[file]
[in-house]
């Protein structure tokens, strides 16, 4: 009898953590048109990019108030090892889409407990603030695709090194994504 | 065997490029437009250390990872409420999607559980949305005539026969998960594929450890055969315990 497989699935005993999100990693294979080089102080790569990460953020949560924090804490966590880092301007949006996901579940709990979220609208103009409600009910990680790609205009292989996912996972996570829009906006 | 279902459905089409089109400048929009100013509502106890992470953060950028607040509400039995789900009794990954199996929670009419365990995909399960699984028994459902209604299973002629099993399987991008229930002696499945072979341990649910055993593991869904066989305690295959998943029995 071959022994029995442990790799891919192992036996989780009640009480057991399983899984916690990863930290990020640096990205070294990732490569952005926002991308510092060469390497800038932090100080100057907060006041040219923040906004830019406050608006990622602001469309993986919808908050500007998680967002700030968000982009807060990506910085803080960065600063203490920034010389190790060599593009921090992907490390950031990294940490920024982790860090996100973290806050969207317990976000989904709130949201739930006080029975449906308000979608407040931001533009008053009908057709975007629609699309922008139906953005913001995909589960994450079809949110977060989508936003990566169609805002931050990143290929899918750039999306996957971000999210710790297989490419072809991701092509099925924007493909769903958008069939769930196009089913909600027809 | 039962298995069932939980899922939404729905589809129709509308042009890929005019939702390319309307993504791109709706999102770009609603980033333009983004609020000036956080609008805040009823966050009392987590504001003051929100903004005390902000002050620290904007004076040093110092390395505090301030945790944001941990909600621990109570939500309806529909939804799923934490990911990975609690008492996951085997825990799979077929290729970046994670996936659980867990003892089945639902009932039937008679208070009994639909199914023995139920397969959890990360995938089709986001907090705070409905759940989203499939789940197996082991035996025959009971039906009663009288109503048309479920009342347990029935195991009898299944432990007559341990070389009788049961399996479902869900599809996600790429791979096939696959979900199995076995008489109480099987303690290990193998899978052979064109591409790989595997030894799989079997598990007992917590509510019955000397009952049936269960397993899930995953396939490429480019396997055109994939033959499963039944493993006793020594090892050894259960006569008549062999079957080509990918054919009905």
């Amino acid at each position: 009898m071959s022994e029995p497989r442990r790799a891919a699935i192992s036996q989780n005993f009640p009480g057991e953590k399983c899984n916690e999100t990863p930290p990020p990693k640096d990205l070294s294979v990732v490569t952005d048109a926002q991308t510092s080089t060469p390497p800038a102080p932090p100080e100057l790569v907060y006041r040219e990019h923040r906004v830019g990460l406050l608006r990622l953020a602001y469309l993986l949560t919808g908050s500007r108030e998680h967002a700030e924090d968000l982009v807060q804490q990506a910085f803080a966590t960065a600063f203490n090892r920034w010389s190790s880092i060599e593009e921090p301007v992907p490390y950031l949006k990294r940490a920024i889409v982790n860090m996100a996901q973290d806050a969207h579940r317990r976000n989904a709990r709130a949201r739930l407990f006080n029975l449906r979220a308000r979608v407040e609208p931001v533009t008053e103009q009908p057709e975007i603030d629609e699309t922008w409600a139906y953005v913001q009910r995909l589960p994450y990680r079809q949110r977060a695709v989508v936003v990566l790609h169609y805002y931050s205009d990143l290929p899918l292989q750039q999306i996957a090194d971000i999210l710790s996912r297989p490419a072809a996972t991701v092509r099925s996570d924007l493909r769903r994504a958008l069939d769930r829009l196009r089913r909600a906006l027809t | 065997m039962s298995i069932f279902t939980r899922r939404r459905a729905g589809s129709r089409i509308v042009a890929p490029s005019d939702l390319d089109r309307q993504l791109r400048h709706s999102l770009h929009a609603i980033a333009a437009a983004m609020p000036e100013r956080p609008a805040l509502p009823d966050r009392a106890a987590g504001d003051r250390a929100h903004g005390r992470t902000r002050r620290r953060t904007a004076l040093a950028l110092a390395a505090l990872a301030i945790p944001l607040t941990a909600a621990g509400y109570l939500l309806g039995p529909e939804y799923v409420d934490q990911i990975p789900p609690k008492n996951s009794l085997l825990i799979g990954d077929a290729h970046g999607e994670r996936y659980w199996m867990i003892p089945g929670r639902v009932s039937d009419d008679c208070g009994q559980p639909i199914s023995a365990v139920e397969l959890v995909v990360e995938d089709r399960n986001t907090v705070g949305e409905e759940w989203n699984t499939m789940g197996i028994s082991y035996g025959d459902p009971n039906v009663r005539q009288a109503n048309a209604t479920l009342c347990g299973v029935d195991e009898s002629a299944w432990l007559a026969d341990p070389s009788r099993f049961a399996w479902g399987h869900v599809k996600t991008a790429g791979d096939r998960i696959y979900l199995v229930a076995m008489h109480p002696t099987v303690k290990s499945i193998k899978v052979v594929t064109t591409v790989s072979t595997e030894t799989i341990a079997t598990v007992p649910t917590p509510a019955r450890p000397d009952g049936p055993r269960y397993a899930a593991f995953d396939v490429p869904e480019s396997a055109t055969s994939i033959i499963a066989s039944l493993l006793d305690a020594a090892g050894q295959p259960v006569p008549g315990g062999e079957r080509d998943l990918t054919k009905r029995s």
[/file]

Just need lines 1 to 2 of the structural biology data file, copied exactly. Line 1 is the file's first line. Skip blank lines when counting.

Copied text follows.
[in-house]
């Protein structure tokens, strides 16, 4: 009898953590048109990019108030090892889409407990603030695709090194994504 | 065997490029437009250390990872409420999607559980949305005539026969998960594929450890055969315990 497989699935005993999100990693294979080089102080790569990460953020949560924090804490966590880092301007949006996901579940709990979220609208103009409600009910990680790609205009292989996912996972996570829009906006 | 279902459905089409089109400048929009100013509502106890992470953060950028607040509400039995789900009794990954199996929670009419365990995909399960699984028994459902209604299973002629099993399987991008229930002696499945072979341990649910055993593991869904066989305690295959998943029995 071959022994029995442990790799891919192992036996989780009640009480057991399983899984916690990863930290990020640096990205070294990732490569952005926002991308510092060469390497800038932090100080100057907060006041040219923040906004830019406050608006990622602001469309993986919808908050500007998680967002700030968000982009807060990506910085803080960065600063203490920034010389190790060599593009921090992907490390950031990294940490920024982790860090996100973290806050969207317990976000989904709130949201739930006080029975449906308000979608407040931001533009008053009908057709975007629609699309922008139906953005913001995909589960994450079809949110977060989508936003990566169609805002931050990143290929899918750039999306996957971000999210710790297989490419072809991701092509099925924007493909769903958008069939769930196009089913909600027809 | 039962298995069932939980899922939404729905589809129709509308042009890929005019939702390319309307993504791109709706999102770009609603980033333009983004609020000036956080609008805040009823966050009392987590504001003051929100903004005390902000002050620290904007004076040093110092390395505090301030945790944001941990909600621990109570939500309806529909939804799923934490990911990975609690008492996951085997825990799979077929290729970046994670996936659980867990003892089945639902009932039937008679208070009994639909199914023995139920397969959890990360995938089709986001907090705070409905759940989203499939789940197996082991035996025959009971039906009663009288109503048309479920009342347990029935195991009898299944432990007559341990070389009788049961399996479902869900599809996600790429791979096939696959979900199995076995008489109480099987303690290990193998899978052979064109591409790989595997030894799989079997598990007992917590509510019955000397009952049936269960397993899930995953396939490429480019396997055109994939033959499963039944493993006793020594090892050894259960006569008549062999079957080509990918054919009905």